Slime Pays

— 'Anything Goes." Cole Porter wrote the music and lyrics. But it became San Diego's theme song. We don't yet know if any city councilmembers solicited bribes or improperly took money from strip-club operators wanting looser laws. But we do know that in recent years, San Diego's corporate/government power structure has been conducive to palm-greasing.

Government at various levels has sent out the message that it was not going to peer under the table to see what was passing from the fat-fingered to the sticky-fingered.

Pelf passer and pelf payee had few reasons to believe that they would be detected, and if detected, that they would be prosecuted. Apologists say the mentality grew out of the city's desire to be known as business-friendly. Others blame law-enforcement lethargy. But the wise describe it as a rancid environment breeding corruption.

Two women new to their offices, U.S. Attorney Carol C. Lam and District Attorney Bonnie M. Dumanis, have a chance to reform this dirty old boys' network. With luck, the next city attorney will straighten out that office, too.

Consider campaign-finance abuses. Earlier this year, the grand jury, citing a story by the Reader, said that between 1996 and 1999, a full 476 complaints on campaign finance were referred to the city attorney's office, which managed to prosecute just one of them.

Now, such complaints are forwarded to the so-called Ethics Commission. The executive director of the purported ethics watchdog has said he wants to look into "bundling" of campaign contributions -- that is, a bunch of employees of a favor-seeking company and its boss all giving the maximum amount to a political candidate. When the boss reimburses the employees, it becomes campaign money laundering.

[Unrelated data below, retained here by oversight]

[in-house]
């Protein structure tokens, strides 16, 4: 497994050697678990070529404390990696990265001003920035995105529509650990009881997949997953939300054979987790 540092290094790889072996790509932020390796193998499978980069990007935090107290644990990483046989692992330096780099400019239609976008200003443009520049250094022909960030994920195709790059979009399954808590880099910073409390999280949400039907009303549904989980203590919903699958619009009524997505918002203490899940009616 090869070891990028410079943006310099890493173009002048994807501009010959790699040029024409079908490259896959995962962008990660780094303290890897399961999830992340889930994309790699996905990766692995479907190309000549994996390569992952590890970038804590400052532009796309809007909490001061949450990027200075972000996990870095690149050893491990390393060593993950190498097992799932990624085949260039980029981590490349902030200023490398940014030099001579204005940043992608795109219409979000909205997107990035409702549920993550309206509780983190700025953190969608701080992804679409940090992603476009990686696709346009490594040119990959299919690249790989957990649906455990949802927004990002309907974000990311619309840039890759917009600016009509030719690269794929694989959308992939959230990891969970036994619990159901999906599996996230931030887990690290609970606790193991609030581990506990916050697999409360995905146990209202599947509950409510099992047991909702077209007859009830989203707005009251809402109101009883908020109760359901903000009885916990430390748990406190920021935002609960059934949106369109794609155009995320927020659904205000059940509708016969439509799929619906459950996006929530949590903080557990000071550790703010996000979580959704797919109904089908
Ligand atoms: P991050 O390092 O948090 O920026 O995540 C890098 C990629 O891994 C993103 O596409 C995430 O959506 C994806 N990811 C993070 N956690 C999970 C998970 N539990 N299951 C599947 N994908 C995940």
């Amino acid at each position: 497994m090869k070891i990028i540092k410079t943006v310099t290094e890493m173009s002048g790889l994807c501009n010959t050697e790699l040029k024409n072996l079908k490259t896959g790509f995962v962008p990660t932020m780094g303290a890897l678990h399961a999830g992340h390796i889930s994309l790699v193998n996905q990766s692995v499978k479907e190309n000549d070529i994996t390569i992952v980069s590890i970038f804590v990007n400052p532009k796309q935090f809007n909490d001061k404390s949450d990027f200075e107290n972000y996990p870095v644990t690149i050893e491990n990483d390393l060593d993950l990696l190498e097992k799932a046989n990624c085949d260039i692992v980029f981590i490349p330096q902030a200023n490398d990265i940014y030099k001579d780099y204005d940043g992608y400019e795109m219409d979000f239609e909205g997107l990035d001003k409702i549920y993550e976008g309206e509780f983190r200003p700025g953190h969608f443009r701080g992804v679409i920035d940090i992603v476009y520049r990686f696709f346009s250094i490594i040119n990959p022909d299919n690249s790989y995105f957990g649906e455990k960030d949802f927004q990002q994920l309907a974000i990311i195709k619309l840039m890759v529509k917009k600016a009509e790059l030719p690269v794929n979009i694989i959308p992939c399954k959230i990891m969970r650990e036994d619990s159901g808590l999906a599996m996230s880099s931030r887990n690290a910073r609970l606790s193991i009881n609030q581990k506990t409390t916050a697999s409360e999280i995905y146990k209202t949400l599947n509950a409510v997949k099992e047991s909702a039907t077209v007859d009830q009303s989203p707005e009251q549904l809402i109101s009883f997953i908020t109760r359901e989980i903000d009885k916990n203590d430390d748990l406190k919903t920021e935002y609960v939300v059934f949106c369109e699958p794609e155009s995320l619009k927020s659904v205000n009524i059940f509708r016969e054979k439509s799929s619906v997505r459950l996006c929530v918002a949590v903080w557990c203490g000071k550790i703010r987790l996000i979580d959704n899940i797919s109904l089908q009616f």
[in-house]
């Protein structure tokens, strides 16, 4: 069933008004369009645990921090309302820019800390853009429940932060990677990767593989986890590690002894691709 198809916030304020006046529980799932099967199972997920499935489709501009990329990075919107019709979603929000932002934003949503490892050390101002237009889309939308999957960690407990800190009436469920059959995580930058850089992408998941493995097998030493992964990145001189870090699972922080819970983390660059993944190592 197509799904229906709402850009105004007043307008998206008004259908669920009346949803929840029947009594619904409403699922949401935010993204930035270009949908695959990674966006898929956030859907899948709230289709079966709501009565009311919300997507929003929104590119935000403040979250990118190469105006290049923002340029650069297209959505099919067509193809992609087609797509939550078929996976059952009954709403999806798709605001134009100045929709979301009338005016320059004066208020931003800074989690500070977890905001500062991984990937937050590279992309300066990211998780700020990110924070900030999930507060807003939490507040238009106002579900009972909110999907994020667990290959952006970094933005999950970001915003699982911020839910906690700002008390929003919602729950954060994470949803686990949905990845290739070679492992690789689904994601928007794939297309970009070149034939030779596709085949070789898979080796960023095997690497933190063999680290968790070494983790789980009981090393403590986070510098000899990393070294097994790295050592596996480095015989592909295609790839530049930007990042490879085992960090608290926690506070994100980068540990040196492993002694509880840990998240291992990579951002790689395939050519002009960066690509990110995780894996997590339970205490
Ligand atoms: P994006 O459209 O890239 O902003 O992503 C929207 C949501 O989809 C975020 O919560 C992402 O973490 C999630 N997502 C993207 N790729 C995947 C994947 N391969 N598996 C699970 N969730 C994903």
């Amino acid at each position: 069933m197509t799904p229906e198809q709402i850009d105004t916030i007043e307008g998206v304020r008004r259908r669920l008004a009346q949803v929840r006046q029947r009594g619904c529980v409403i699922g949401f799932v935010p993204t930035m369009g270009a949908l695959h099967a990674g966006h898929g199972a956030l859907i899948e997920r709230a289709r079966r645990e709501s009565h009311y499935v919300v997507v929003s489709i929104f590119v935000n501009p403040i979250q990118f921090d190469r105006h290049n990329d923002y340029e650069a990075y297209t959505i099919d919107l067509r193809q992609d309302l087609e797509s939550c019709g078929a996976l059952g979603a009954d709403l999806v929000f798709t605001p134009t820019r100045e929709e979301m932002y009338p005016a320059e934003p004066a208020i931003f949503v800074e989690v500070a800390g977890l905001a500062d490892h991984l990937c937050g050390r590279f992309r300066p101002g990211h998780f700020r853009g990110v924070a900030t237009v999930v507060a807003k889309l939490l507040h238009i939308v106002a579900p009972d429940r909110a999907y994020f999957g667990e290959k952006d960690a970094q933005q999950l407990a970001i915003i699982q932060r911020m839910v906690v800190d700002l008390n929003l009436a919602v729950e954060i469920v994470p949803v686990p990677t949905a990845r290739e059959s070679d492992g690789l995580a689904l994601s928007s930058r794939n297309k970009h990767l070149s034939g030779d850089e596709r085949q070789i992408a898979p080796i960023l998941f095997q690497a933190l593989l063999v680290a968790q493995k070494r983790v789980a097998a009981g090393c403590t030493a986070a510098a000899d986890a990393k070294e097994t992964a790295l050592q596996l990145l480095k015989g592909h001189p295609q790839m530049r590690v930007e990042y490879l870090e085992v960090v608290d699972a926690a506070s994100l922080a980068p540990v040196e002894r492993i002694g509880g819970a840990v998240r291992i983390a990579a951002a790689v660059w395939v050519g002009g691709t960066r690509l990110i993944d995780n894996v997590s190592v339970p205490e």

Last year, civic activist Mel Shapiro gave the commission information on employees of a trash-hauling company all giving the same amount to two city councilmembers on the same day. The commission nonetheless described his complaint as "an expression of opinion," not factual information. In replying to the commission, Shapiro cited one part of a long-running campaign money-laundering case that had already been ruled upon by the state Fair Political Practices Commission (FPPC).

In this case, trash hauler James Mashburn and a company he co-owned, Refuse Services, in early 1999 agreed to pay the fourth-largest campaign-money-laundering fine in the commission's history, $249,500.

Mashburn admitted that he reimbursed employees who made political contributions in cash -- thus making discovery hard to trace. Through these maneuvers, he had given money to Mayor Susan Golding, five county supervisors, and politicians in North County such as Poway's Mickey Cafagna. The fair practices committee passed on the information to the district attorney's office, but then-DA Paul Pfingst decided not to prosecute.

Then there is the case of Gatlin Development, a real estate firm. According to the FPPC, between 1992 and 1994, the company made 107 campaign contributions to members of and candidates for city council and the board of supervisors, along with other politicians. At the time, the contribution limit was $250. Most of the contributions from Gatlin employees and their spouses, along with members, relatives, and business associates of Gatlin's law firm, were for $250. When the word of the generosity got around, chief executive Frank Gatlin received calls from other politicians asking assistance in fund-raising, according to the fair practices commission.

Frank Gatlin reimbursed his employees for the gifts. Since the practice persisted for a year and a half, the FPPC said it "indicates a pattern of laundering activity, rather than an isolated incident." Gatlin and the law firm were fined $420,000. The FPPC referred the matter to Pfingst, who kicked it to the city attorney's office. They wouldn't touch it.